With that said, the importance of further education and training for job seekers is evident. However, this is easier said than done, with the price of tuition ever on the rise. It is time job seekers cations y student loans. It is time to realize that standard methods of education and training (i.e. college, trade schools, etc.) are not the only means of increasing education, experience, and employability. More en even free, opportunities exist in the community. It’s just a matter of identifying and tapping into them. For example, SIL’s Work Readiness Class gives job seeking consumers an edge over competition in providing an opportunity to prepare for employment while serving as an extra nugget of experience to list on applications or resumes. Please contact our center for more information on this class and other learning opportunities.


PAVE MAKES STATEWIDE IMPACT who give educational presentations on disability awareness in the counties we serve. We were honored to cials (NAHRO), is was an exciting opportunity that gave us the ability to advocate for individuals with disabilities on a statewide level. PAVE spoke for two hours to approximently 100 attendees and shared our personal experiences rst language, etiquette, myths and misconceptions. We also provided information and testimony regarding informational, environmental and attitudinal barriers, these being some of the biggest barriers faced by individuals with disabilities, in addition to covering the stigma of non-visible disabilities such as mental illness. One of the hot topics discussed was important legislation regarding rights that people with disabilities have as it relates to housing including the ADA, Fair Housing Act, and Section 504. Section 504 of the Rehabilitation Act of 1973 prohibits discrimination on the basis of disability in any program or activity nancial assistance from any federal agency, including the U.S. Department of Housing is topic provided for a great deal of discussion. At the conclusion of our program the audience asked many questions and were very receptive to e PAVE panel couldn’t have been more pleased with the response, it is through these programs we can educate and change attitudes to create a better understanding about disability. If you would like to schedule PAVE programs or participate in the group, please contact Jill McClintock 800-766-1968 or 573-874-1646.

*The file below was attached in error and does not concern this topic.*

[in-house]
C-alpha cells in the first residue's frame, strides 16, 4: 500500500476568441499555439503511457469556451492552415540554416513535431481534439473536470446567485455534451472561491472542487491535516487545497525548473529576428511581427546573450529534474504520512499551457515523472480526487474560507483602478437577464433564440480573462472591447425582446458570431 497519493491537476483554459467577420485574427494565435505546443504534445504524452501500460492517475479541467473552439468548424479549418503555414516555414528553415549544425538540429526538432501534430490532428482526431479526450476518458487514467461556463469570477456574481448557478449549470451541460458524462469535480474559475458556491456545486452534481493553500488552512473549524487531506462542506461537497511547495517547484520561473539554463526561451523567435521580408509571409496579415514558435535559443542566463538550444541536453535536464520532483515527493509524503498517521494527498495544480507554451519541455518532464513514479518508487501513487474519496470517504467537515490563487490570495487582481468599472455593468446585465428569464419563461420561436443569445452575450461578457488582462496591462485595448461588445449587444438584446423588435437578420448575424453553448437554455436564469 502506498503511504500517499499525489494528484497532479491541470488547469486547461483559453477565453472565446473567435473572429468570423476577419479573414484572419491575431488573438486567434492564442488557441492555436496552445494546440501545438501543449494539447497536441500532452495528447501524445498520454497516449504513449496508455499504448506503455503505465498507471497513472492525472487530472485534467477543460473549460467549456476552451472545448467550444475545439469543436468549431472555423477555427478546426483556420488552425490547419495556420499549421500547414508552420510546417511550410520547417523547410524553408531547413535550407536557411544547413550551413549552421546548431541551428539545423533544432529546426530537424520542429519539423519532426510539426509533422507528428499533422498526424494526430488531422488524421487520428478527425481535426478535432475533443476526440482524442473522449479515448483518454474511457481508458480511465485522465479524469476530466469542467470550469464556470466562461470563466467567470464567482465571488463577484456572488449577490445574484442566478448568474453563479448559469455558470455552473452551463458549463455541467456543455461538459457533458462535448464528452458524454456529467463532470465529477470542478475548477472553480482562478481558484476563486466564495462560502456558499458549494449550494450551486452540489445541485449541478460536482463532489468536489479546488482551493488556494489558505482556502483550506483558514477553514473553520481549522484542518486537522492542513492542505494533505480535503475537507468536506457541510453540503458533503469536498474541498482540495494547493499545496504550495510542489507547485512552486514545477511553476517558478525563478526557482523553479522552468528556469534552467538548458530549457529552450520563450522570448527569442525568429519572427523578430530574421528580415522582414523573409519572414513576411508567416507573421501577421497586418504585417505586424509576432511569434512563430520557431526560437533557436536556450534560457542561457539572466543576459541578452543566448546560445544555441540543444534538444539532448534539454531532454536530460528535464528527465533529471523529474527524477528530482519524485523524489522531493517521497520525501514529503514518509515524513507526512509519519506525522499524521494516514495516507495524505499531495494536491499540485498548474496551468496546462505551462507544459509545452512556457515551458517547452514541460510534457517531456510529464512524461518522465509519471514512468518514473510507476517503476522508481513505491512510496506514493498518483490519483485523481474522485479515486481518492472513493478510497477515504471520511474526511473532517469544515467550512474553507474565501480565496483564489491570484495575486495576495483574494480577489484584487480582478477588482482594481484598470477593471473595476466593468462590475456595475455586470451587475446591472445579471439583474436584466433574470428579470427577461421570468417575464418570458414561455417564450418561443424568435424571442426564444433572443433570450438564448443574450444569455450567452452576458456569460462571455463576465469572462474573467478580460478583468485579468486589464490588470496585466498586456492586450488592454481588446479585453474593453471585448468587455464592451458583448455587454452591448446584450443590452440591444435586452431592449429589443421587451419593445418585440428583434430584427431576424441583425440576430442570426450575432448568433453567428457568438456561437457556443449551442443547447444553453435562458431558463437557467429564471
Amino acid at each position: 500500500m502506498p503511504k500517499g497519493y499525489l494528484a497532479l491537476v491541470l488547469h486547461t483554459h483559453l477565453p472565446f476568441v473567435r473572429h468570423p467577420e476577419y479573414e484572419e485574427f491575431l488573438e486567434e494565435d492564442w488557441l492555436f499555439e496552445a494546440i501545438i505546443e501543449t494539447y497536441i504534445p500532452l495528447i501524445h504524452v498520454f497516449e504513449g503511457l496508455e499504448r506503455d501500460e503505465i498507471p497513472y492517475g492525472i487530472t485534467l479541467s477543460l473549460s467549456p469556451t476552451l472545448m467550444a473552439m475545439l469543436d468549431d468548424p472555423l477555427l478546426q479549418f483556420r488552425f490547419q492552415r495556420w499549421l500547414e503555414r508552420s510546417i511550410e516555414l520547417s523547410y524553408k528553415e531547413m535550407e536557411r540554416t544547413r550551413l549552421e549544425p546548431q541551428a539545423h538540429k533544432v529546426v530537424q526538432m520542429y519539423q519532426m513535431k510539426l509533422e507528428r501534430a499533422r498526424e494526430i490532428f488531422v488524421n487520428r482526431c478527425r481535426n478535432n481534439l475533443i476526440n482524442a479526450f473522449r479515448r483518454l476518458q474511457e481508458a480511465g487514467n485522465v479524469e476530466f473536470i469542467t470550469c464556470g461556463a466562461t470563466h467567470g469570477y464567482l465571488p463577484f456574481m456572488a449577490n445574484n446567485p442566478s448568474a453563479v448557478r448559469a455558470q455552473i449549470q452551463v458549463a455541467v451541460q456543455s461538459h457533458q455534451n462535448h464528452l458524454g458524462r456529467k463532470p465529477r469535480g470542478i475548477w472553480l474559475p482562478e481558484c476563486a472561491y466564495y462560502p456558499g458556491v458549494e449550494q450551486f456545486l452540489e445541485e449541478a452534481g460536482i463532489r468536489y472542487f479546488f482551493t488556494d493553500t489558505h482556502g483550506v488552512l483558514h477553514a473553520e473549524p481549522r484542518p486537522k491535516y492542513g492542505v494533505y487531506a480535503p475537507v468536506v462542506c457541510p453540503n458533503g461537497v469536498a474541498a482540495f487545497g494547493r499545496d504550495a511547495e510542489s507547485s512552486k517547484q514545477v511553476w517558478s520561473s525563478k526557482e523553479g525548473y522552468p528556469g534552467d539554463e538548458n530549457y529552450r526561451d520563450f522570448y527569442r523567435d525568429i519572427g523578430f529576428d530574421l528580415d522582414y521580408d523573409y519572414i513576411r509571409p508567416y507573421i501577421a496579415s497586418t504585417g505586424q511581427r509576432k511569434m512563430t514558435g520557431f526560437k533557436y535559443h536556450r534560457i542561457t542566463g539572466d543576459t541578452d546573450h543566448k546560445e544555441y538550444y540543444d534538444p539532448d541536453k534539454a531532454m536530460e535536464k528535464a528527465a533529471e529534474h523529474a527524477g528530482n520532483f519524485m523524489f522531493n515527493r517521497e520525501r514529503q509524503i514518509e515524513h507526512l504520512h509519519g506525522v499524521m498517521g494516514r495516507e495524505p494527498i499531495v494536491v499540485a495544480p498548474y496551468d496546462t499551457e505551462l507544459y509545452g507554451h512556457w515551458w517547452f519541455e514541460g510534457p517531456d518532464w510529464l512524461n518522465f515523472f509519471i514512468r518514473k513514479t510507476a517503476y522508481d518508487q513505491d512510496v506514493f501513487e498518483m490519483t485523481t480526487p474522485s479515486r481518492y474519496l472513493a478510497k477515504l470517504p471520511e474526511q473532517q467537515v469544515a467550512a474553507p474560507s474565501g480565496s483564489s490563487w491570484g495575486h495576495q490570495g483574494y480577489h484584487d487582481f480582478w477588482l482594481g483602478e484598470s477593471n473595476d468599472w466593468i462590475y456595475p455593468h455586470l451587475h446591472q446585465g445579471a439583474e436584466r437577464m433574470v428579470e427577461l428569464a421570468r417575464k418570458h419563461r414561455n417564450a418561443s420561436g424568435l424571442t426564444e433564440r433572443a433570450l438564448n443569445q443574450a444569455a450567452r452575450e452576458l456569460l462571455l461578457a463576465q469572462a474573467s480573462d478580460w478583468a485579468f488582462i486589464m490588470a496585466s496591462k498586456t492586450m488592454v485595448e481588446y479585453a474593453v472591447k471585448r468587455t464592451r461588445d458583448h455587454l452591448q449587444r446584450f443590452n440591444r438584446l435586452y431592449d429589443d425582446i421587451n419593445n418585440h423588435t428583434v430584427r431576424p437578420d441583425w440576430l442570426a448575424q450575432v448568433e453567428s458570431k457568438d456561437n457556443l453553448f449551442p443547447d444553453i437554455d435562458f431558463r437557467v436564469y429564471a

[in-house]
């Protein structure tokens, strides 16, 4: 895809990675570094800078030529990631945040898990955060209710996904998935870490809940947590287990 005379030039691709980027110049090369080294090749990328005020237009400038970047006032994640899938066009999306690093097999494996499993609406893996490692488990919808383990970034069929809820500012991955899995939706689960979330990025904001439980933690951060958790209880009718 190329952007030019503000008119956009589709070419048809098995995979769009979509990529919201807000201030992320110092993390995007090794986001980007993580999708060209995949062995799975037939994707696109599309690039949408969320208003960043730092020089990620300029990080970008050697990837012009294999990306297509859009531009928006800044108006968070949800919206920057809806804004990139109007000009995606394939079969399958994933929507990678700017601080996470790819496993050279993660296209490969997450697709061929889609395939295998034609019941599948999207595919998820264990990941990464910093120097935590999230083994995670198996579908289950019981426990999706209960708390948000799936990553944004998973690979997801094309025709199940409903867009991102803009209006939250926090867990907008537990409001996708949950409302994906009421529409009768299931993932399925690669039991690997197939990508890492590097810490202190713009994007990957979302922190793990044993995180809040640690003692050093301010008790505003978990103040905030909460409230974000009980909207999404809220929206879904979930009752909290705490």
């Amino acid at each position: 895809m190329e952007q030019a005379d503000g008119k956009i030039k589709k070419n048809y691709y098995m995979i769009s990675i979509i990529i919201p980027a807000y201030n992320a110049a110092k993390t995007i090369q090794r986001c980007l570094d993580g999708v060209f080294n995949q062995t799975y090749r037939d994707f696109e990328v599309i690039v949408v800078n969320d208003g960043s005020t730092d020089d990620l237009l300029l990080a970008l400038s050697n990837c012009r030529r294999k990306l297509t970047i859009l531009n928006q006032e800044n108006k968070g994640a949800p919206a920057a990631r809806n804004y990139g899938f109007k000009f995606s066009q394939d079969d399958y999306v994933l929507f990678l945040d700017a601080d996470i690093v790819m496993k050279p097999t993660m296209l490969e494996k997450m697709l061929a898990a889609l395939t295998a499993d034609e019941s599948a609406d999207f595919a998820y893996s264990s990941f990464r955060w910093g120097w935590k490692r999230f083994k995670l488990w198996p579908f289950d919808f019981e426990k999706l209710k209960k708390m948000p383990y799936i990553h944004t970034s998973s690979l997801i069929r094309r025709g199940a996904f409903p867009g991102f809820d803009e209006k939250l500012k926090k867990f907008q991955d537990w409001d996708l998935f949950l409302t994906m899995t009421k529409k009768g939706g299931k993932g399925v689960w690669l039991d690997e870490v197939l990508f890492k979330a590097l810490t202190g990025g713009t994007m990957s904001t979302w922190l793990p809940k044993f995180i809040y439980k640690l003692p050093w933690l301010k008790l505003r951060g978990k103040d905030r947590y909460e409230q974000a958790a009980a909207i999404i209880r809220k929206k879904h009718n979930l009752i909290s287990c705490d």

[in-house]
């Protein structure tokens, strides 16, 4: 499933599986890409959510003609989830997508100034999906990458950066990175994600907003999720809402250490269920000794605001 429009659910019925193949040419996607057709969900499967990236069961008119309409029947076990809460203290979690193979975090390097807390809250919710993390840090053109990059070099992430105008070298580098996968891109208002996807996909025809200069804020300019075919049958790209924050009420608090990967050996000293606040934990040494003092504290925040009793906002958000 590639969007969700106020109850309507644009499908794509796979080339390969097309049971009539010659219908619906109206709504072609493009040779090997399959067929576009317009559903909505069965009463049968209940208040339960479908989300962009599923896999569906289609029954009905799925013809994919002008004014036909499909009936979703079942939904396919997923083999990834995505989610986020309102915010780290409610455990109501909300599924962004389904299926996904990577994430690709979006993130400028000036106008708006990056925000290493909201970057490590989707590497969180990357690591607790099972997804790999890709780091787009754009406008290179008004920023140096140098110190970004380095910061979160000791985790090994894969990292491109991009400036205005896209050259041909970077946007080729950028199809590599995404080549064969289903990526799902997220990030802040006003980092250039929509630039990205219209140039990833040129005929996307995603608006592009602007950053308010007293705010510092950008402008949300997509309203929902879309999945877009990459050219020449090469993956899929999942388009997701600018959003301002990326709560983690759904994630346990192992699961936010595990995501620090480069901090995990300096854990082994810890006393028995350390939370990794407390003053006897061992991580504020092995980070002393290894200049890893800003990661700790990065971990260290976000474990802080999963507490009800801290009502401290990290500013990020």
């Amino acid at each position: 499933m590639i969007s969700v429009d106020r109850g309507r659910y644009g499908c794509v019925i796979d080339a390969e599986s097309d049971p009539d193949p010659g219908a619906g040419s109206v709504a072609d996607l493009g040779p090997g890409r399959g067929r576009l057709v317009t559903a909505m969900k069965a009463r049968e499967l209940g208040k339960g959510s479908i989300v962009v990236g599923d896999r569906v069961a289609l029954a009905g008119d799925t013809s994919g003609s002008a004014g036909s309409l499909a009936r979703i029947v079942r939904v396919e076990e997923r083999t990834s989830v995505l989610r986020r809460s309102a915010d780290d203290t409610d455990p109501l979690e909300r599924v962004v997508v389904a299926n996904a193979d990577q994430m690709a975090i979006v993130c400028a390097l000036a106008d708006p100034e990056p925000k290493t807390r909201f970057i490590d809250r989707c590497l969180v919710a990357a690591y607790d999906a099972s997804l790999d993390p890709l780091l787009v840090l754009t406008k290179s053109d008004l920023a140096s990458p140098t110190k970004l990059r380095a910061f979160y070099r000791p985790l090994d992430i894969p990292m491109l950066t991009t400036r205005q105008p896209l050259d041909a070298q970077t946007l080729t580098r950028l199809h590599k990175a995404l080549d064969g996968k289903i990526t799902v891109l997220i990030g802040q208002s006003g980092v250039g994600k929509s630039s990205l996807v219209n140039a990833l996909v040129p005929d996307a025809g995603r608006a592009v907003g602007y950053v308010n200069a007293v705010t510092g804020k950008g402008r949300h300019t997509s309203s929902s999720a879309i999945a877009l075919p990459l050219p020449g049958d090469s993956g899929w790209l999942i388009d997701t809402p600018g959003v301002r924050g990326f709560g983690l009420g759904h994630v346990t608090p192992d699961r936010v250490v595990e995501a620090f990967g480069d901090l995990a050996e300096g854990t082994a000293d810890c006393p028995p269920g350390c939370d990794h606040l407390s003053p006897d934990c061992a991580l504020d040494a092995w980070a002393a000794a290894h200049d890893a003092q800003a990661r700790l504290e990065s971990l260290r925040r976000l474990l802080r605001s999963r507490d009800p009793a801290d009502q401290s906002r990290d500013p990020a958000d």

the new contribution envelope in our newsletter? Welcome to a new dimension of Services for Independent Living, one that gives you and other members of our community a chance to support our organization and the work we do to advocate choice and freedom for those with disabilities. SIL touches lives in many positive ways. With this envelope you now have a way to support the programs that are most meaningful to you and those you know. And since we are an IRS designated 501 (c) (3) organization is tax deductible. We appreciate your consideration. Mike Miller, Development Director